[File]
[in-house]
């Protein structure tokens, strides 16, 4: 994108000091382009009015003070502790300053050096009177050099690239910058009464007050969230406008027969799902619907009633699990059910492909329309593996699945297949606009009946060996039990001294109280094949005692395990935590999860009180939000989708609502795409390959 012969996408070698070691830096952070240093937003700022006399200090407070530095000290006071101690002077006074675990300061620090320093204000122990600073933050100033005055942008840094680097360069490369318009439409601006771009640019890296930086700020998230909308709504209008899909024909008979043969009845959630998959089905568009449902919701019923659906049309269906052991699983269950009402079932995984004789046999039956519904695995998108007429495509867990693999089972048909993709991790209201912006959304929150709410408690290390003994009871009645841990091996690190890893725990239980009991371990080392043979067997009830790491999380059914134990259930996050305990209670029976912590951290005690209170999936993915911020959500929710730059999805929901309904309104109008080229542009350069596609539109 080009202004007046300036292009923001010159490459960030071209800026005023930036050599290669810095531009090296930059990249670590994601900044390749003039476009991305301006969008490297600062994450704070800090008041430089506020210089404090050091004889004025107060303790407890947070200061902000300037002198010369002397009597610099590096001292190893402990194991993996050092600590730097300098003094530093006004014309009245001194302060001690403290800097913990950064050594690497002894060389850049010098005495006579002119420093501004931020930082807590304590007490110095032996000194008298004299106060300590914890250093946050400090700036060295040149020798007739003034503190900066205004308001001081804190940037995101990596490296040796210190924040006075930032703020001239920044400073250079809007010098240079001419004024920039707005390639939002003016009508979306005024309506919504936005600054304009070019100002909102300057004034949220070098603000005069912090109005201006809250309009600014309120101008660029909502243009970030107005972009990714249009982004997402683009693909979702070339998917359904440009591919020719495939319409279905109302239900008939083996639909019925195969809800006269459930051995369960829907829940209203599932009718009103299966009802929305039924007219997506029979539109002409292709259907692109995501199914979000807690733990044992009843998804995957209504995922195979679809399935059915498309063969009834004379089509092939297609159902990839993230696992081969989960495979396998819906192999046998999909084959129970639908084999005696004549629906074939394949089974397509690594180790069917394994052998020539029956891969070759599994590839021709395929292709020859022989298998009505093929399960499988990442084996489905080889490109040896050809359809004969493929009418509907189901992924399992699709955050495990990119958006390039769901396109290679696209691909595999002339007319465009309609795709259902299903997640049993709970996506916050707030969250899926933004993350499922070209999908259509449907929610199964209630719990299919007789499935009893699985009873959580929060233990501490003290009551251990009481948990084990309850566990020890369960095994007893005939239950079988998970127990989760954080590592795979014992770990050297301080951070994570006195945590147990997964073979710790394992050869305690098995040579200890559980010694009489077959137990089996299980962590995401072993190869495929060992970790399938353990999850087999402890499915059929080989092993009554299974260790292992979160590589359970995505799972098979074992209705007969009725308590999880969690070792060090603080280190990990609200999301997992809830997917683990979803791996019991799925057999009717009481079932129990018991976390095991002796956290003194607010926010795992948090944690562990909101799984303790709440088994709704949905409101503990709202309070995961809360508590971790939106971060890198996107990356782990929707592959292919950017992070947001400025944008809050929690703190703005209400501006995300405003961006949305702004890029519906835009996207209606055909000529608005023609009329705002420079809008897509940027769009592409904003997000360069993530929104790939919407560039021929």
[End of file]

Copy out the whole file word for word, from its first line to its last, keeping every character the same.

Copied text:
[in-house]
């Protein structure tokens, strides 16, 4: 994108000091382009009015003070502790300053050096009177050099690239910058009464007050969230406008027969799902619907009633699990059910492909329309593996699945297949606009009946060996039990001294109280094949005692395990935590999860009180939000989708609502795409390959 012969996408070698070691830096952070240093937003700022006399200090407070530095000290006071101690002077006074675990300061620090320093204000122990600073933050100033005055942008840094680097360069490369318009439409601006771009640019890296930086700020998230909308709504209008899909024909008979043969009845959630998959089905568009449902919701019923659906049309269906052991699983269950009402079932995984004789046999039956519904695995998108007429495509867990693999089972048909993709991790209201912006959304929150709410408690290390003994009871009645841990091996690190890893725990239980009991371990080392043979067997009830790491999380059914134990259930996050305990209670029976912590951290005690209170999936993915911020959500929710730059999805929901309904309104109008080229542009350069596609539109 080009202004007046300036292009923001010159490459960030071209800026005023930036050599290669810095531009090296930059990249670590994601900044390749003039476009991305301006969008490297600062994450704070800090008041430089506020210089404090050091004889004025107060303790407890947070200061902000300037002198010369002397009597610099590096001292190893402990194991993996050092600590730097300098003094530093006004014309009245001194302060001690403290800097913990950064050594690497002894060389850049010098005495006579002119420093501004931020930082807590304590007490110095032996000194008298004299106060300590914890250093946050400090700036060295040149020798007739003034503190900066205004308001001081804190940037995101990596490296040796210190924040006075930032703020001239920044400073250079809007010098240079001419004024920039707005390639939002003016009508979306005024309506919504936005600054304009070019100002909102300057004034949220070098603000005069912090109005201006809250309009600014309120101008660029909502243009970030107005972009990714249009982004997402683009693909979702070339998917359904440009591919020719495939319409279905109302239900008939083996639909019925195969809800006269459930051995369960829907829940209203599932009718009103299966009802929305039924007219997506029979539109002409292709259907692109995501199914979000807690733990044992009843998804995957209504995922195979679809399935059915498309063969009834004379089509092939297609159902990839993230696992081969989960495979396998819906192999046998999909084959129970639908084999005696004549629906074939394949089974397509690594180790069917394994052998020539029956891969070759599994590839021709395929292709020859022989298998009505093929399960499988990442084996489905080889490109040896050809359809004969493929009418509907189901992924399992699709955050495990990119958006390039769901396109290679696209691909595999002339007319465009309609795709259902299903997640049993709970996506916050707030969250899926933004993350499922070209999908259509449907929610199964209630719990299919007789499935009893699985009873959580929060233990501490003290009551251990009481948990084990309850566990020890369960095994007893005939239950079988998970127990989760954080590592795979014992770990050297301080951070994570006195945590147990997964073979710790394992050869305690098995040579200890559980010694009489077959137990089996299980962590995401072993190869495929060992970790399938353990999850087999402890499915059929080989092993009554299974260790292992979160590589359970995505799972098979074992209705007969009725308590999880969690070792060090603080280190990990609200999301997992809830997917683990979803791996019991799925057999009717009481079932129990018991976390095991002796956290003194607010926010795992948090944690562990909101799984303790709440088994709704949905409101503990709202309070995961809360508590971790939106971060890198996107990356782990929707592959292919950017992070947001400025944008809050929690703190703005209400501006995300405003961006949305702004890029519906835009996207209606055909000529608005023609009329705002420079809008897509940027769009592409904003997000360069993530929104790939919407560039021929």